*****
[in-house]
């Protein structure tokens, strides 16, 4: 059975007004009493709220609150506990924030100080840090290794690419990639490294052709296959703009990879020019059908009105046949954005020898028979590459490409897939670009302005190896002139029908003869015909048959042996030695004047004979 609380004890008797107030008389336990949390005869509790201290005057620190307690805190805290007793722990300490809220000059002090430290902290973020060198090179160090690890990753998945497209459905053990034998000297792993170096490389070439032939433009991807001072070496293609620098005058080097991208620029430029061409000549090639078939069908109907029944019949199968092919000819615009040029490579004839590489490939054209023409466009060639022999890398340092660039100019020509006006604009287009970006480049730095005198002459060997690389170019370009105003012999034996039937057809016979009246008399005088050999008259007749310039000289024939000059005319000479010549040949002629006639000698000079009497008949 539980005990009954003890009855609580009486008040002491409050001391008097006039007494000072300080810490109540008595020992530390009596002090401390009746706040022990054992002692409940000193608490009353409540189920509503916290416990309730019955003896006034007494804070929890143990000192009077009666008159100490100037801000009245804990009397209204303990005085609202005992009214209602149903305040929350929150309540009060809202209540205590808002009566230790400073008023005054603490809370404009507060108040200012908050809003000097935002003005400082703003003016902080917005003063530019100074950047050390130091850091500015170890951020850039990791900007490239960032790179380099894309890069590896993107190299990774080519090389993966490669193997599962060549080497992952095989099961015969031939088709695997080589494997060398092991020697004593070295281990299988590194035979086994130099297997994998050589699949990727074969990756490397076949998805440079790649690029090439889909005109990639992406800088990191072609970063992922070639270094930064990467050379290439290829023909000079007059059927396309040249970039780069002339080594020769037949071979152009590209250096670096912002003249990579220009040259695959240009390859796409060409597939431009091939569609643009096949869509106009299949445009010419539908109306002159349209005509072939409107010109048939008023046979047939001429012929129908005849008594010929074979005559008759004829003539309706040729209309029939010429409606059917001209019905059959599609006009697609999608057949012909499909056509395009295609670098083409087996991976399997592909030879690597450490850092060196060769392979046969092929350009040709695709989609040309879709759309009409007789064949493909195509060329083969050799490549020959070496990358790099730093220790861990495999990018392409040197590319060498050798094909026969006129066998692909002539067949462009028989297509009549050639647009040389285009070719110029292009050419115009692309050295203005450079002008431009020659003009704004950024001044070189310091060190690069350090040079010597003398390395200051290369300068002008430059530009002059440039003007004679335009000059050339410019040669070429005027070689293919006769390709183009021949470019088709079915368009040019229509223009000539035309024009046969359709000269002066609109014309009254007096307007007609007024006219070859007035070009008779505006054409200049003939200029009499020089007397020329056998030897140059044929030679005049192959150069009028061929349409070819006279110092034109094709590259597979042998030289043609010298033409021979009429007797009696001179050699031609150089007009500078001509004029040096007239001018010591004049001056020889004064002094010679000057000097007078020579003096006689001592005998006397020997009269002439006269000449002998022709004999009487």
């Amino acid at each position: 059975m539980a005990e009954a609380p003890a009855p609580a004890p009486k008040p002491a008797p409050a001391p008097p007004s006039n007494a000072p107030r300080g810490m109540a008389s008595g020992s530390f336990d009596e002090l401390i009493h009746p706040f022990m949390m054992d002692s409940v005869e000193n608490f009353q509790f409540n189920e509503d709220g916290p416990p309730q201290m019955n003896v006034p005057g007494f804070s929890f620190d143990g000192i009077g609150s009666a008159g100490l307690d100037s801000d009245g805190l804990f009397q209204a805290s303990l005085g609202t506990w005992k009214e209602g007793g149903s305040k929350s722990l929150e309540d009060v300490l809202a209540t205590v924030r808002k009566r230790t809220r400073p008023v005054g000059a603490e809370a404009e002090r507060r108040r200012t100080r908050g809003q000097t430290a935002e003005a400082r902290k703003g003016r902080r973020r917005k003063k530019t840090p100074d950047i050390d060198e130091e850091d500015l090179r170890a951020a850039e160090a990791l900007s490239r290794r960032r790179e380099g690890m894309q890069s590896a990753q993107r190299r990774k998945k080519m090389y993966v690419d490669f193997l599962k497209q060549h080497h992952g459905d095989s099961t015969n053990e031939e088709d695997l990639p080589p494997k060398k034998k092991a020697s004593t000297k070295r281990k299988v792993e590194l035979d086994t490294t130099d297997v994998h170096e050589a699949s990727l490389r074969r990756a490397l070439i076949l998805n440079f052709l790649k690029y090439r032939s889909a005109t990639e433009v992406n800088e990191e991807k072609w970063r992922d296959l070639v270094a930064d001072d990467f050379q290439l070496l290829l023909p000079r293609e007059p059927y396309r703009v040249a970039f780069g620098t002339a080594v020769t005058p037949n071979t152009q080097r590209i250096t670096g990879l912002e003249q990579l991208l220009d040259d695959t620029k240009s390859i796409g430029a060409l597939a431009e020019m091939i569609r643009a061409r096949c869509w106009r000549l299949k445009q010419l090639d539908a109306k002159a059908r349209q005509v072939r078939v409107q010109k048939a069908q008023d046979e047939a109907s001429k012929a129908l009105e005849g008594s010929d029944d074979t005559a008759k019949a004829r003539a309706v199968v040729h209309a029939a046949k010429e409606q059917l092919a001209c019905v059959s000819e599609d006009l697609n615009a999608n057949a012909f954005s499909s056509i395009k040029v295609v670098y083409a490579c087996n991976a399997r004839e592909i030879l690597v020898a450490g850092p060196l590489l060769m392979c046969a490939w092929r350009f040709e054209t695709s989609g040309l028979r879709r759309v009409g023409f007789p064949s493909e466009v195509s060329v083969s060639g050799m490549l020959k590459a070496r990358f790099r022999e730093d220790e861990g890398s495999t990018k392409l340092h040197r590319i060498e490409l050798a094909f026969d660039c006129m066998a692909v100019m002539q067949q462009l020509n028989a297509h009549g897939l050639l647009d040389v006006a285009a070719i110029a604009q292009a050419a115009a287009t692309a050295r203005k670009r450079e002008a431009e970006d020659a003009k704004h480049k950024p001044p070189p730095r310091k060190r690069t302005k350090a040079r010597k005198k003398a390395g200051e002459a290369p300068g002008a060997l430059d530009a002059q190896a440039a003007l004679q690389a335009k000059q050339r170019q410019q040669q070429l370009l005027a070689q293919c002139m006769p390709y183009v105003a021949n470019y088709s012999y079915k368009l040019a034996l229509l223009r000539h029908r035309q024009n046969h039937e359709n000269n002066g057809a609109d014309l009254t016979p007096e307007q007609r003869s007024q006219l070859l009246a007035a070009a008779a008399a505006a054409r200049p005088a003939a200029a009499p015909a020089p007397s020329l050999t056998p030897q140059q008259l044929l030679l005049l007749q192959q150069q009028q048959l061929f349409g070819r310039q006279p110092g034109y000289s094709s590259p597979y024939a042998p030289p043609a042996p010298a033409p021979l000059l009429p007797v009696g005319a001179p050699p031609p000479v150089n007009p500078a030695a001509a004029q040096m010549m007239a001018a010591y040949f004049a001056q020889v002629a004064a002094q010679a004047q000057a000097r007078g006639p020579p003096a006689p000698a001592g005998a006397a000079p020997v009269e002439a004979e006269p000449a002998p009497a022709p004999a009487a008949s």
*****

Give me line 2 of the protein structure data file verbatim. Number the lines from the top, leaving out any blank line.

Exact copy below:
């Protein structure tokens, strides 16, 4: 059975007004009493709220609150506990924030100080840090290794690419990639490294052709296959703009990879020019059908009105046949954005020898028979590459490409897939670009302005190896002139029908003869015909048959042996030695004047004979 609380004890008797107030008389336990949390005869509790201290005057620190307690805190805290007793722990300490809220000059002090430290902290973020060198090179160090690890990753998945497209459905053990034998000297792993170096490389070439032939433009991807001072070496293609620098005058080097991208620029430029061409000549090639078939069908109907029944019949199968092919000819615009040029490579004839590489490939054209023409466009060639022999890398340092660039100019020509006006604009287009970006480049730095005198002459060997690389170019370009105003012999034996039937057809016979009246008399005088050999008259007749310039000289024939000059005319000479010549040949002629006639000698000079009497008949 539980005990009954003890009855609580009486008040002491409050001391008097006039007494000072300080810490109540008595020992530390009596002090401390009746706040022990054992002692409940000193608490009353409540189920509503916290416990309730019955003896006034007494804070929890143990000192009077009666008159100490100037801000009245804990009397209204303990005085609202005992009214209602149903305040929350929150309540009060809202209540205590808002009566230790400073008023005054603490809370404009507060108040200012908050809003000097935002003005400082703003003016902080917005003063530019100074950047050390130091850091500015170890951020850039990791900007490239960032790179380099894309890069590896993107190299990774080519090389993966490669193997599962060549080497992952095989099961015969031939088709695997080589494997060398092991020697004593070295281990299988590194035979086994130099297997994998050589699949990727074969990756490397076949998805440079790649690029090439889909005109990639992406800088990191072609970063992922070639270094930064990467050379290439290829023909000079007059059927396309040249970039780069002339080594020769037949071979152009590209250096670096912002003249990579220009040259695959240009390859796409060409597939431009091939569609643009096949869509106009299949445009010419539908109306002159349209005509072939409107010109048939008023046979047939001429012929129908005849008594010929074979005559008759004829003539309706040729209309029939010429409606059917001209019905059959599609006009697609999608057949012909499909056509395009295609670098083409087996991976399997592909030879690597450490850092060196060769392979046969092929350009040709695709989609040309879709759309009409007789064949493909195509060329083969050799490549020959070496990358790099730093220790861990495999990018392409040197590319060498050798094909026969006129066998692909002539067949462009028989297509009549050639647009040389285009070719110029292009050419115009692309050295203005450079002008431009020659003009704004950024001044070189310091060190690069350090040079010597003398390395200051290369300068002008430059530009002059440039003007004679335009000059050339410019040669070429005027070689293919006769390709183009021949470019088709079915368009040019229509223009000539035309024009046969359709000269002066609109014309009254007096307007007609007024006219070859007035070009008779505006054409200049003939200029009499020089007397020329056998030897140059044929030679005049192959150069009028061929349409070819006279110092034109094709590259597979042998030289043609010298033409021979009429007797009696001179050699031609150089007009500078001509004029040096007239001018010591004049001056020889004064002094010679000057000097007078020579003096006689001592005998006397020997009269002439006269000449002998022709004999009487």